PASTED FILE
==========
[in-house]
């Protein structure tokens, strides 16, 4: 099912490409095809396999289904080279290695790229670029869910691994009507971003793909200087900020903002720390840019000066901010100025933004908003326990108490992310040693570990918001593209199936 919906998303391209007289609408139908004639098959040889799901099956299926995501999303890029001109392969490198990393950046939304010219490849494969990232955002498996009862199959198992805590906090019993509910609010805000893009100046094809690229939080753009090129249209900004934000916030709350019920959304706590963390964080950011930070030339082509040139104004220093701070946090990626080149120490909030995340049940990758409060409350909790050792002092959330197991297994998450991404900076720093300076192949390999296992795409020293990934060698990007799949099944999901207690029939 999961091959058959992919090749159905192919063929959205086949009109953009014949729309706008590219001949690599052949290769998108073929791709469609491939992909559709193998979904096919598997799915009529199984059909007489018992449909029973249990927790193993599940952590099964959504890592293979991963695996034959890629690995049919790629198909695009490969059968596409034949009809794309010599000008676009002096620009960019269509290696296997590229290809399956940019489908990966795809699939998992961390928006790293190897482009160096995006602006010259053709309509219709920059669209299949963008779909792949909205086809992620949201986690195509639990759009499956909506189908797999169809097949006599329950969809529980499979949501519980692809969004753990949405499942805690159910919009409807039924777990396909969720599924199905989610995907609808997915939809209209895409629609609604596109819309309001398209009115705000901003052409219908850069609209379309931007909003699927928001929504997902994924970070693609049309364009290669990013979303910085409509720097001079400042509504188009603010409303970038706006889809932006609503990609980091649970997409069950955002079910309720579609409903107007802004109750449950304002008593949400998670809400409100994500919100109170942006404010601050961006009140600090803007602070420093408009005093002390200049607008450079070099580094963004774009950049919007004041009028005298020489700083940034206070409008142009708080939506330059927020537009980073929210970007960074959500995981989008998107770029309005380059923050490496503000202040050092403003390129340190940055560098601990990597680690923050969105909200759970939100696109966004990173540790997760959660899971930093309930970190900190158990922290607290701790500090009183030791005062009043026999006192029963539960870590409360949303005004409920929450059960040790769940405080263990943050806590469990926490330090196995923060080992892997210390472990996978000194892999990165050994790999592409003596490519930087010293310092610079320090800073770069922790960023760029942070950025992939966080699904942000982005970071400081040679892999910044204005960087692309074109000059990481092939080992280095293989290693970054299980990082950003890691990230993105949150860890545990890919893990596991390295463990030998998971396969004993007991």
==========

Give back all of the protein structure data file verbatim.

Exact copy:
[in-house]
């Protein structure tokens, strides 16, 4: 099912490409095809396999289904080279290695790229670029869910691994009507971003793909200087900020903002720390840019000066901010100025933004908003326990108490992310040693570990918001593209199936 919906998303391209007289609408139908004639098959040889799901099956299926995501999303890029001109392969490198990393950046939304010219490849494969990232955002498996009862199959198992805590906090019993509910609010805000893009100046094809690229939080753009090129249209900004934000916030709350019920959304706590963390964080950011930070030339082509040139104004220093701070946090990626080149120490909030995340049940990758409060409350909790050792002092959330197991297994998450991404900076720093300076192949390999296992795409020293990934060698990007799949099944999901207690029939 999961091959058959992919090749159905192919063929959205086949009109953009014949729309706008590219001949690599052949290769998108073929791709469609491939992909559709193998979904096919598997799915009529199984059909007489018992449909029973249990927790193993599940952590099964959504890592293979991963695996034959890629690995049919790629198909695009490969059968596409034949009809794309010599000008676009002096620009960019269509290696296997590229290809399956940019489908990966795809699939998992961390928006790293190897482009160096995006602006010259053709309509219709920059669209299949963008779909792949909205086809992620949201986690195509639990759009499956909506189908797999169809097949006599329950969809529980499979949501519980692809969004753990949405499942805690159910919009409807039924777990396909969720599924199905989610995907609808997915939809209209895409629609609604596109819309309001398209009115705000901003052409219908850069609209379309931007909003699927928001929504997902994924970070693609049309364009290669990013979303910085409509720097001079400042509504188009603010409303970038706006889809932006609503990609980091649970997409069950955002079910309720579609409903107007802004109750449950304002008593949400998670809400409100994500919100109170942006404010601050961006009140600090803007602070420093408009005093002390200049607008450079070099580094963004774009950049919007004041009028005298020489700083940034206070409008142009708080939506330059927020537009980073929210970007960074959500995981989008998107770029309005380059923050490496503000202040050092403003390129340190940055560098601990990597680690923050969105909200759970939100696109966004990173540790997760959660899971930093309930970190900190158990922290607290701790500090009183030791005062009043026999006192029963539960870590409360949303005004409920929450059960040790769940405080263990943050806590469990926490330090196995923060080992892997210390472990996978000194892999990165050994790999592409003596490519930087010293310092610079320090800073770069922790960023760029942070950025992939966080699904942000982005970071400081040679892999910044204005960087692309074109000059990481092939080992280095293989290693970054299980990082950003890691990230993105949150860890545990890919893990596991390295463990030998998971396969004993007991």